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Posts Tagged ‘Mysteries’

Spotlight: Head Case by Jennifer Oko

In Blog Hops, Giveaways on June 13, 2013 at 1:41 am
Head Case Spotlight Banner
Head Case
by Jennifer Oko
Jennifer Oko Profile Image

About The Author:

Jennifer Oko’s first book, Lying Together: My Russian Affair (written under her maiden name, Jennifer Beth Cohen), was published in 2004 and received numerous positive reviews. The New York Times Book Reviewcalled Lying Together “riveting” and twice named it an Editors’ Choice. The San Francisco Chronicle raved, saying it was “a heady cocktail” and “a quick, juicy read.” Her second book, a satirical novel about morning television news entitled Gloss, was a Marie Claire “pick of the month” in 2007 and chosen as a “hot summer read” by USA Today.

Currently working as a freelance writer and media consultant, Jennifer is a “recovering” journalist and award-winning television news producer. A graduate of Columbia University’s Journalism School, her career has taken her across the country and around the world.

Additionally, Jennifer’s writing has been published in a variety of magazines, including The New York Times Magazine, New York Magazine, Maxim, Self and Allure.

Jennifer lives in Washington, DC with her husband and their son and daughter.

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Head Case

Genre: Humorous MysteryHead Case - Book Cover

Publisher: Jennifer Oko

Release Date: February 2013

Amazon

Book Description:

As one reviewer states: “HEAD CASE is an enjoyable gem of a mystery, and more…There are drug-dealing grannies, pill-popping celebrities, Russian mob bosses, eccentric ex-Soviet chemists, feuding roommates, faltering friendships, bad bosses and a rat named Raskolnikov – so how can you not have fun?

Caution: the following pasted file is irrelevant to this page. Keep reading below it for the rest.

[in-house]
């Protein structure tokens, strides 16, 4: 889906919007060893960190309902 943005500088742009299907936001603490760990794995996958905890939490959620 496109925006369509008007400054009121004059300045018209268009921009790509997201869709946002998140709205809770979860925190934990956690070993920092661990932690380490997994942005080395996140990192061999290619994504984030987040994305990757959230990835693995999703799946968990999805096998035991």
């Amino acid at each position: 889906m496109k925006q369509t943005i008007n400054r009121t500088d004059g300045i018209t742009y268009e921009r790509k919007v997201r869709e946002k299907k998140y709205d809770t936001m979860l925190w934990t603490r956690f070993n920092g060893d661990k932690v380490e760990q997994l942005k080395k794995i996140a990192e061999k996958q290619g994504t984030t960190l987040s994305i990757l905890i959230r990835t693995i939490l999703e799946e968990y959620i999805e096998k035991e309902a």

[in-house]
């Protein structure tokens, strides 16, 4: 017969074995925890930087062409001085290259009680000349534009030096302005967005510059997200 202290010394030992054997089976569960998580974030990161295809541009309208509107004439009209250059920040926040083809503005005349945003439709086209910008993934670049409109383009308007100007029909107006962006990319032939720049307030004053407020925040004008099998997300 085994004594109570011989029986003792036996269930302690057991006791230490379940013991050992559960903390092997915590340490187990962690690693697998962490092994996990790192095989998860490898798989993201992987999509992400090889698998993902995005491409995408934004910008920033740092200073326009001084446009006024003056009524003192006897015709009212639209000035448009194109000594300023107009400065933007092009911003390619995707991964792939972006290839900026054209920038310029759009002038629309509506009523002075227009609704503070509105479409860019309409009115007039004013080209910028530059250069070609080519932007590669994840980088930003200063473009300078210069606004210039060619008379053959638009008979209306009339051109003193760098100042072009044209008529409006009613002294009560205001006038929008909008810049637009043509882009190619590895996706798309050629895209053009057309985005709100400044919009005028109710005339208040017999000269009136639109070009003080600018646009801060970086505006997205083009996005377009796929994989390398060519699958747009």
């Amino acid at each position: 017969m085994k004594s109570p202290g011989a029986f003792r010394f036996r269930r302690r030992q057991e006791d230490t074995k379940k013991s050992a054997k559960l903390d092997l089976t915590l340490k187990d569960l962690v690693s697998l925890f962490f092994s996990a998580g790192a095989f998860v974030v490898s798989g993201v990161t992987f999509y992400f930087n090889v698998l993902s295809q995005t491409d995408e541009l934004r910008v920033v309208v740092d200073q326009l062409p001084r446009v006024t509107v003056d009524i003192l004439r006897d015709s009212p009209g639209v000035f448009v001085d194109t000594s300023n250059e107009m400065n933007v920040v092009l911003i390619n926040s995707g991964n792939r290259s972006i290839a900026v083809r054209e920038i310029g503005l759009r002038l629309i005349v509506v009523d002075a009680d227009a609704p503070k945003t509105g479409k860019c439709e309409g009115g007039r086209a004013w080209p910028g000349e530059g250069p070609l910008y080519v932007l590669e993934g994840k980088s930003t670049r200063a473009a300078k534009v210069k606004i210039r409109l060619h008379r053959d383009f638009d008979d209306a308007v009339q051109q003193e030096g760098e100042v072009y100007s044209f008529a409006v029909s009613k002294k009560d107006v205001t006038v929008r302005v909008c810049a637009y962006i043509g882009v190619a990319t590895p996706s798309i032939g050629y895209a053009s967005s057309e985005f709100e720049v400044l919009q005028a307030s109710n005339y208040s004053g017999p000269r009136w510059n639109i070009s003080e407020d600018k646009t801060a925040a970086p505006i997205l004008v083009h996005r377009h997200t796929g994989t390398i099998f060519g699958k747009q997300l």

HEAD CASE is a new, exciting and sometimes laugh-out-loud funny mystery from an author whose work has been called “SIMPLY RIVETING” by The New York Times and “SHARP AND FAST-PACED” by Publisher’s Weekly. It’s like Alice Sebold’s The Lovely Bones meets Carl Hiaasen’s Nature Girl (with a dash of Janet Evanovich’s One for the Money) as Olivia embarks on a postmortem quest to deconstruct the remarkable events that lead up to her mind-altering death.

A comic satire of the influence of the psychopharmaceutical industry on American life, HEAD CASE takes Olivia and her estranged friend and roommate Polly Warner on a collision course involving ethically challenged executives, spotlight-hungry celebrities, third-rate mobsters and drug-dealing babushkas. A smart and savvy page-turner, HEAD CASE explores the meaning of personal relationships, emotional intelligence, and mental health while taking the reader on a synapse-stirring, neurotransmitting rollicking ride.

Praise for Head Case

“Head Case is an enjoyable gem!” ~Dan McGirt, Amazon Reviewer

“Oko’s writing is as addictive as the pills she pokes fun at!” ~ElevenelevenAM, Amazon Reviewer

“All I can say is that if you don’t put ALL YOUR OTHER BOOKS AWAY and read just the FIRST chapter you are NUTS; you will find yourself going and going and I will just say it now –your welcome!” ~Jennifer Elizabeth Hyndman, Amazon Reviewer

Excerpt

We stopped at a red light and I thought about trying to unlock the door and jump out, but I could see that his eyes were peering at me through the rearview mirror. They appeared to be curious, like he was trying to make sure he got the right girl. Or maybe he was surprised that I, short of stature, thin of frame—conventionally attractive in a conventionally symmetrical sort of way, but not exactly anyone’s exotic fantasy, especially considering the weary, exhausted facade typical of a candidate for a PhD in neurochemistry who was hard up against a number of deadlines and concerns—was the girl he was sent to get. He was no looker, either. His face was puffy but his eyes were squinty, almost closed. The lids were drawn down—the gravity of age, it looked like. But there was something soft about them, something almost sympathetic. These were not the eyes of someone I should fear. At least that’s what I told myself. For a kidnapping cabdriver, this guy was a softie.

Where are you taking me?” I asked again, as composed as I could muster.

The traffic stopped and he turned to face me.

His face was round, almost cherubic. A bulbous nose. Untamed, wiry white eyebrows, just like the photo on the license. A tweed cap was pushing down what appeared to be unmanageably coarse and long-since overgrown salt and pepper hair. He looked like a combination of Einstein and Mr. Magoo.